talks about. So there is a little bit of distortion in them that adds


to the watery storm, the effect I was looking for.


I love the way that the grasses of -- and the white, and the idea of


you and your little brother running along the sea as children, that


will stay with me. Thank you very much.


The floral marquee here at Hampton Court is the largest of all of the


floral markis. We will be catching up with some of the 92 exhibitors


there later on. However, there are lots of other nurseries displaying


their wares elsewhere in the show. Here is a whole cluster of them


each with their individual display. Joe has been there to visit them.


This is the Total ally Planting areas. Where the nurseries put


together their plants and you can come sand see the plants here and


buy them on the spot. It is Totally Plants! Back here at Hayloft Plant


Ltd, there is a box of Goodies. Look at this, this is stacked so


high! Now they are famous for the plug plants that they send out in


the spring. Here they have grown them on, potted them up into nice


big pots and they are looking fantastic. Just waiting for the


plantaholics to snap them up! This is the Coblands Nurseries Ltd stand,


look at it, it is beautifully planted. So bright and colourful, I


wish I had brought my sunglasses, but you can't beat the silvers and


the blues together. This is so tactile. The cat mince


and the lovely deep purpley blue salvia at the book. A lovely come


binnation there. If you have not got the sun, they have everything


here, they have laid out the exhibits, look at this, "I love


chalk", I love clay" And look at this, Annabelle, that is beautiful.


With hostas next to it, and ferns at the book. You can see how a


corner of your garden could come together. A plant emporium! Grasses


come into their own later in the season. Hampton Court is the


perfect chance to start to show people how to use grasses, as a


screen to look through. A container plant, to cover an unsightly wall.


Have you new varieties? We have one over there, that is Short Stuff. It


is a nice short selection we have been working on.


It does not always flower in the UK, but we are pleased with this one,


it is shorter, so it will flower each year.


You have the grasses next to more grass, but they work brilliantly


with other plants? It is with the other plants that they are so


effective. With the person eenials of the special water garden


category. Now water is incorporated into a lot of the show gardens.


This is beautifully planted with water lillies. We have this Texts a


-- Texas Dawn. We have Lucida, that pink. Black Princess, that dark,


sexy red - a really nice colour. That is a taste of some of the


nurseries out here. And the fantastically imaginative displays


they put on, using their own plants. Alys Fowler has been at the show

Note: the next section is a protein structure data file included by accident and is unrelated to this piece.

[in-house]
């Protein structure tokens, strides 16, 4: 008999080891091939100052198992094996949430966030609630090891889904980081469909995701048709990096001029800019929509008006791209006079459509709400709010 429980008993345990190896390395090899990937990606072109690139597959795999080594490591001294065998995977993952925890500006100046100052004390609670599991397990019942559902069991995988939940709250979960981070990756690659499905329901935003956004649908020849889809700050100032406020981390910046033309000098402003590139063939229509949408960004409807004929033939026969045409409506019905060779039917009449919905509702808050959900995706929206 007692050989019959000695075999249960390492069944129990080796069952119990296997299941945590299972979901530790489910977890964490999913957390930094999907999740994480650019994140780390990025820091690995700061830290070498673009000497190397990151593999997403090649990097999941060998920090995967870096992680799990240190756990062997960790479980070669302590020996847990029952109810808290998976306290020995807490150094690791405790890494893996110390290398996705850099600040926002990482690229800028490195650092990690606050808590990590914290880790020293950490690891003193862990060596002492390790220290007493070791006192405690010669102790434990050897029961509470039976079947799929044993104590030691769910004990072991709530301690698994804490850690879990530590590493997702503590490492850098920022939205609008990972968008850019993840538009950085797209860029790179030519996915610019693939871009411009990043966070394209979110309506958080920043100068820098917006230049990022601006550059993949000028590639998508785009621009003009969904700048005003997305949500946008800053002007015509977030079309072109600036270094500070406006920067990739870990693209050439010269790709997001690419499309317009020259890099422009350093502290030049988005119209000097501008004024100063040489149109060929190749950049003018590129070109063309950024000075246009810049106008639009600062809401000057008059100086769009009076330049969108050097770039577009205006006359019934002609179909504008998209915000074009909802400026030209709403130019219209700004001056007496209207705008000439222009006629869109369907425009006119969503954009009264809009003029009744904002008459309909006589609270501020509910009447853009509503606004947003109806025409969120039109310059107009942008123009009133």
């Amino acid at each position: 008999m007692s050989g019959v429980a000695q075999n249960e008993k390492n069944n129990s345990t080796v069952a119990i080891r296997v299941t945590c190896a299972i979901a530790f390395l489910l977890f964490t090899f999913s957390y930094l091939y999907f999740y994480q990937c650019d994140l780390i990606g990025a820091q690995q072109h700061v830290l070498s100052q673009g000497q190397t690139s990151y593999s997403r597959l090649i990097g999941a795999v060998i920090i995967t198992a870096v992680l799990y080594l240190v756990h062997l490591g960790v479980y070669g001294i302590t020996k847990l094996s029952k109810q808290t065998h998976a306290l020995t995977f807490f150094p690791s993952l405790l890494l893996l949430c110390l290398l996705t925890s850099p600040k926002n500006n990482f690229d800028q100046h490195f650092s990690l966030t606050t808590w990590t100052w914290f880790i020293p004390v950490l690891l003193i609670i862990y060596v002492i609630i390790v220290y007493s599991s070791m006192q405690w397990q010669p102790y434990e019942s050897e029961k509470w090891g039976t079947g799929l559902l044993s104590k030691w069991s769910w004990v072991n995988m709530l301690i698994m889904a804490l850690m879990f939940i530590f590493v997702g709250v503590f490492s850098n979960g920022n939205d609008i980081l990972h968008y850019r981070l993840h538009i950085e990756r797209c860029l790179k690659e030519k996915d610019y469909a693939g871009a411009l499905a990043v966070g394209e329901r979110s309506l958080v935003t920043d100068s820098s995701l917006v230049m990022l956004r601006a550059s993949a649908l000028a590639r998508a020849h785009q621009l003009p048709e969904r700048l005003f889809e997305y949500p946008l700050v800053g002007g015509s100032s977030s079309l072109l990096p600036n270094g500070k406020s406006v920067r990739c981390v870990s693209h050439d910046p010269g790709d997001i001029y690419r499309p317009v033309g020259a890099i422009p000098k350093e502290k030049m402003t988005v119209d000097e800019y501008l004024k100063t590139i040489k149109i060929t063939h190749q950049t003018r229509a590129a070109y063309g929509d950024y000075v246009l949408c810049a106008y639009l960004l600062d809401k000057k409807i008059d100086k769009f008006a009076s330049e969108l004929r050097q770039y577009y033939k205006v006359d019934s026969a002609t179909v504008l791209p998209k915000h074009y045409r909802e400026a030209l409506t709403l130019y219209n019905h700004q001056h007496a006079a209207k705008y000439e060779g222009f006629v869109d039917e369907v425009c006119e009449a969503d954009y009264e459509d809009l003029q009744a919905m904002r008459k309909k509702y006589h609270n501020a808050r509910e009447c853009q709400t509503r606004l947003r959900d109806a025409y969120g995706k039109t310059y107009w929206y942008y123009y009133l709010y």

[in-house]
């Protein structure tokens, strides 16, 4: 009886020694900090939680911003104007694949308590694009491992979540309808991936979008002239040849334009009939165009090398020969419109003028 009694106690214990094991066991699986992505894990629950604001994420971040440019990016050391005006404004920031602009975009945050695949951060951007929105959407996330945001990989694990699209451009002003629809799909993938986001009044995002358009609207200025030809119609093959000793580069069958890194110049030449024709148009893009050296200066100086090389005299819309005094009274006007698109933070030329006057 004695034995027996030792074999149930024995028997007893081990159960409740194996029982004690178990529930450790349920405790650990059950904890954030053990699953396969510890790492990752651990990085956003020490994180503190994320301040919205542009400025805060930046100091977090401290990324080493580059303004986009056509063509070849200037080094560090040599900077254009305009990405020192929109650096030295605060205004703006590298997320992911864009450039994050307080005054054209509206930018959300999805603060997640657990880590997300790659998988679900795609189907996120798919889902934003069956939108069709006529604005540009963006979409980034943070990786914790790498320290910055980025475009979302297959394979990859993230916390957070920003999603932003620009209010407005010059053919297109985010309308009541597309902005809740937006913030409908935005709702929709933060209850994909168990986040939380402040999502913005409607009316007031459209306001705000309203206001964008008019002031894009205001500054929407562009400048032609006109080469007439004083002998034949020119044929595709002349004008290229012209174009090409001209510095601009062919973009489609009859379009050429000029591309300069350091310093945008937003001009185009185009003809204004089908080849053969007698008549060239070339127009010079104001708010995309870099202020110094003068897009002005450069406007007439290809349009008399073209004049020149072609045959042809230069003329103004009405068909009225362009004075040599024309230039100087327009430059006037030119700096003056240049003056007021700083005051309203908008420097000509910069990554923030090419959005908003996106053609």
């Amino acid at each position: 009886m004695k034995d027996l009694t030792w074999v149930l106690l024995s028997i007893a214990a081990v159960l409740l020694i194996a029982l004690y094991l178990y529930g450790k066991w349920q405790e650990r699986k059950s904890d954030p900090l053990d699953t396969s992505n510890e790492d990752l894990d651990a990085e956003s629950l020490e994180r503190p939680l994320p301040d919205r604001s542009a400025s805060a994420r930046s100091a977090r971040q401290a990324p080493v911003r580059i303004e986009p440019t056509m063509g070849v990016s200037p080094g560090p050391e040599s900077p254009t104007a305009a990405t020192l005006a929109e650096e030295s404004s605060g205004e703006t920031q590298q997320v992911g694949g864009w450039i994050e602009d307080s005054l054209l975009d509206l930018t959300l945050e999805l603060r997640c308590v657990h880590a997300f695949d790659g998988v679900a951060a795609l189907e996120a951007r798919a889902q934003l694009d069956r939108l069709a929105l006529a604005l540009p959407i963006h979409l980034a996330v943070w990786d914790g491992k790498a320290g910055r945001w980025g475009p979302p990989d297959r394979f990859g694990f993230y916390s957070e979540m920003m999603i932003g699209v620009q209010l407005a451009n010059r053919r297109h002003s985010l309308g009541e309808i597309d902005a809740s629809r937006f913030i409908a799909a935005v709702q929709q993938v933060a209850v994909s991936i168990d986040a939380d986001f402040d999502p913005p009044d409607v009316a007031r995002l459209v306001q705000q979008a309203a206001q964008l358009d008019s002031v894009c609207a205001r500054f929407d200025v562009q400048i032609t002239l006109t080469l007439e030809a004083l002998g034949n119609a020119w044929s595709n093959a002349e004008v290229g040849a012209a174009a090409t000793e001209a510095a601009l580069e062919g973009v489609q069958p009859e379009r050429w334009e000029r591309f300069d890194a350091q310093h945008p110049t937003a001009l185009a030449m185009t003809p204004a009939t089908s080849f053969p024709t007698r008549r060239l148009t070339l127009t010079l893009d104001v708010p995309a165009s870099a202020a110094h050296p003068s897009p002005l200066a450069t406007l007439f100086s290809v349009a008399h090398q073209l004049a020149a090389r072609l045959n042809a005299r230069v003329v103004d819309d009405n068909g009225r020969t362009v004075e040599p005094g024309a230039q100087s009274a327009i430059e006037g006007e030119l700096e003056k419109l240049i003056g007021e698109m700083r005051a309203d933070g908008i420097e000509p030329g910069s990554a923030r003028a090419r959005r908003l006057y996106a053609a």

this week. It was great to catch up with her. We met up in the small


show garden. The last time we worked together was at Berryfields.


A long time ago. Here, at Hampton court, what have you seen that has


particularly caught your eye? small gardens have impressed me so


much this year. The design is so well executed, the ideas are clever


t planting perfect. The bar has definitely been raised. I was


walking past here the other day and stopped in my tracks on this garden


and thought, that's lovely. I thought, it's heathers, I don't


like heathers. I had to review my world order of plants and how they


can be used. It is a gift. You cannot ask for more than that.


these gardens a as the same thing, which is leaving enough space. They


have all edited so you can go into the gardens and get lost. Which is


your favourite? I am going to be a little contrary and say I love the


Bulgarian garden. That is completely mad. There's something


charming about this man's love of Bulgaria and the fact he's made all


these pots himself. I am touched by his dedication. You walk around a


show like this and you find these bits of gold that strike a chord


with you, even if other people might not see it in the same light.


Yes, there are always some. Alys Fowler will be in the small gardens


and the Floral Marquee. If there is anything you want to know about the


show or Hampton court, you can go to our website:


You will get information there and also you can read Rachel's blog


about roses. Now, all of these gardens, whether


big or small are based upon a story and a theme. The Floral Marquee,


every plant has a story to tale. This was named a passion flower who


took it to represent the passion of Christ, including the thorns and


the wounds in his side. It has been brought to Hampton court by Jane


Lyndsay, who has over the years, built up a remarkable collection.


Every plant tells a story. And the most fascinating story related to


the passion flower is the legend. It is always based on caerulea. The


ten apos tells are represented by the ten petals. The five wounds are


symbolised by the five stamens here and the three nails by the three


stigmas. The crown is represented by the filaments and the trinity by


this three bracks finally the purity by the white of the flower


and heaven by the blue of the flower.


As nice as the legend of the passion flower is, we move on to


the harsh realities of nature and the passion flowers in the wilds of


South America are a food plant for the butterfly. The passion flowers


have built up with their own self- defences.


On this one here, this is a final example of the egg mimicing glands.


These represent the false eggs of a butterfly. So the butterfly comes


to lay their eggs, they think, oh, no, something has laid on there.